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Date: 1764

"His [Newton's] regulae philosophandi are maxims of common sense, and are practised every day in common life; and he who philosophizes by other rules, either concerning the material system, or concerning the mind, mistakes his aim."

— Reid, Thomas (1710-1796)

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Date: 1770

"The word 'sentiment' has, of late years, been much used by some writers, to signify, not a formed opinion, notion, or principle, (which seems to be the true, and the old English sense), but an internal impulse of passion, affection, fancy, or intellect, which is to be considered rather as the ca...

— Beattie, James (1735-1803)

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Date: 1771

Speaking one's mind is "a publishing of some Energie or Motion" of the soul

— Harris, James (1709-1780)

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Date: 1775

"Also those phenomena in nature which depend upon gravity, electricity, &c. are no less various and complex; and the more we know of nature, the more particular facts, and particular laws, we are able to reduce to simple and general laws: insomuch that now it does not appear impossible, but that,...

— Priestley, Joseph (1733-1804)

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Date: 1779

"A man's natural inclination works incessantly upon him ... The force of the greatest gravity, say the philosophers, is infinitely small, in comparison of that of the least impulse: yet it is certain, that the smallest gravity will, in the end, prevail above a great impulse; because no strokes or...

— Hume, David (1711-1776)

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Date: 1782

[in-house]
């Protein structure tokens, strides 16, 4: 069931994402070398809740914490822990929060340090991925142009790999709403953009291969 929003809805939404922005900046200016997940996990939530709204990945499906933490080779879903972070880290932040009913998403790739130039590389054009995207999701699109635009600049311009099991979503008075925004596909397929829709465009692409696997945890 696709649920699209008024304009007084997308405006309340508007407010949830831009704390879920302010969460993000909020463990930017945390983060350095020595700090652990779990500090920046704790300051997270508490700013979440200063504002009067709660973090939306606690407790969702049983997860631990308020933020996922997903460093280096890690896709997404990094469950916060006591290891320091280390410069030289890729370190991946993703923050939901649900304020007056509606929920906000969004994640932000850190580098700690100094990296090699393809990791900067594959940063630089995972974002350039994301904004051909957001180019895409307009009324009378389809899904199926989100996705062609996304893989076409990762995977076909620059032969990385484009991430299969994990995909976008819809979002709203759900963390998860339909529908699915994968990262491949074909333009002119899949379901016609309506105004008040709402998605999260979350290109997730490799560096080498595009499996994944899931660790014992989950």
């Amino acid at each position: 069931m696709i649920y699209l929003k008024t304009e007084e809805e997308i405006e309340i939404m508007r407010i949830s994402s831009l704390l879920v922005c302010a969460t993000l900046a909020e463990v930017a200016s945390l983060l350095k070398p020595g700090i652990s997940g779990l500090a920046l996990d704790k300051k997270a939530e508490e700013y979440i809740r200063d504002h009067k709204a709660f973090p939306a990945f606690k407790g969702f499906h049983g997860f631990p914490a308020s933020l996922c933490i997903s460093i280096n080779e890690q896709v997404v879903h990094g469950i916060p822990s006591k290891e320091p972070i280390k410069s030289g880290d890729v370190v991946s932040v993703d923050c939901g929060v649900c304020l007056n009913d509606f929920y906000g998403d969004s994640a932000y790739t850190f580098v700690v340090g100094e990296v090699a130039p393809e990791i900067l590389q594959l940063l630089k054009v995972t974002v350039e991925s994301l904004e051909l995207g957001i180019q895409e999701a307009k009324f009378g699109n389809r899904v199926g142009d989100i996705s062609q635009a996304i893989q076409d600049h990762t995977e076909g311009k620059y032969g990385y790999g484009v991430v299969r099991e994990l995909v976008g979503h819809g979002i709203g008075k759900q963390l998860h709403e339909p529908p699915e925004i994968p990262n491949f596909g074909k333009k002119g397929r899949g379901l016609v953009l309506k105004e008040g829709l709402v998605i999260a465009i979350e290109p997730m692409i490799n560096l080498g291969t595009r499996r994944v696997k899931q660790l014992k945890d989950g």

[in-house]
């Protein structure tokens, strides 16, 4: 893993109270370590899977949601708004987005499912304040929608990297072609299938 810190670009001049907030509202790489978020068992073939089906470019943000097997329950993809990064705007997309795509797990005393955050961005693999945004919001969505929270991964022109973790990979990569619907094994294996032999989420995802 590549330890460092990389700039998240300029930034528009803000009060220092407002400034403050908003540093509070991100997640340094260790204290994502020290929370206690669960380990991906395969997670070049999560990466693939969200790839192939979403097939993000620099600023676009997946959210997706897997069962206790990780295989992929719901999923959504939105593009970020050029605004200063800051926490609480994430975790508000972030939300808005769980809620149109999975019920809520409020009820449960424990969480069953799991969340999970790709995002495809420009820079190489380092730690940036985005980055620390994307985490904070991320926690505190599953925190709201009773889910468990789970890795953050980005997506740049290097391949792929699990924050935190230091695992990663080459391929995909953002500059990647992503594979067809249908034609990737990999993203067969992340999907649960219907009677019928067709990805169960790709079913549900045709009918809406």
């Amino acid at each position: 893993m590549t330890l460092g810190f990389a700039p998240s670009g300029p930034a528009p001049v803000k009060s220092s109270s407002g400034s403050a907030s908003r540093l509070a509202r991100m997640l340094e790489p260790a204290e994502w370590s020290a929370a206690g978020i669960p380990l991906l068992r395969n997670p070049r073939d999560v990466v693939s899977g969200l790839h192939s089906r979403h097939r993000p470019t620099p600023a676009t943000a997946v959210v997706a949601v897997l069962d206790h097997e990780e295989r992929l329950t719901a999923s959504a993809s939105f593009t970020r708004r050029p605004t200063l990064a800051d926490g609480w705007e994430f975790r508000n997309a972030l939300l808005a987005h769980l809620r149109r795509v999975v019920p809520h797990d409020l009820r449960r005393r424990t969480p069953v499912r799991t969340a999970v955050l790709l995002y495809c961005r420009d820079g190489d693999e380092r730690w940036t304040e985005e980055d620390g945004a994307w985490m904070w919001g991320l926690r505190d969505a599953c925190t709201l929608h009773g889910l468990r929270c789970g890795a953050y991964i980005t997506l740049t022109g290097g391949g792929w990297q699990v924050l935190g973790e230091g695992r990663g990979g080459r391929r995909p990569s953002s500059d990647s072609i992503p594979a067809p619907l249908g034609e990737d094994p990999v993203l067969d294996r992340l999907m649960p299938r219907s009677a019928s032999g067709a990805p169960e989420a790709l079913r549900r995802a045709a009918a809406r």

"I wonder what companions she has met with--there is a magnetism in good-nature which will ever attract its like--so if she meets with beings the least social--but that's as chance wills!"

— Sancho, Charles Ignatius (1729-1780)

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Date: 1791

"In progress of time, when my mind was, as it were, strongly impregnated with the Johnsonian aether, I could with much more facility and exactness, carry in my memory and commit to paper the exuberant variety of his wisdom and wit."

— Boswell, James (1740-1795)

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Date: 1794

"It [Christianity] has put the whole orbit of reason into shade."

— Paine, Thomas (1737-1809)

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Date: 1798

"Moral reasoning is nothing but the awakening of certain feelings; and the feeling by which he is actuated, is too strong to leave us much chance of impressing him with other feelings, that should have force enough to counterbalance it."

— Godwin, William (1756-1836)

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The Mind is a Metaphor is authored by Brad Pasanek, Assistant Professor of English, University of Virginia.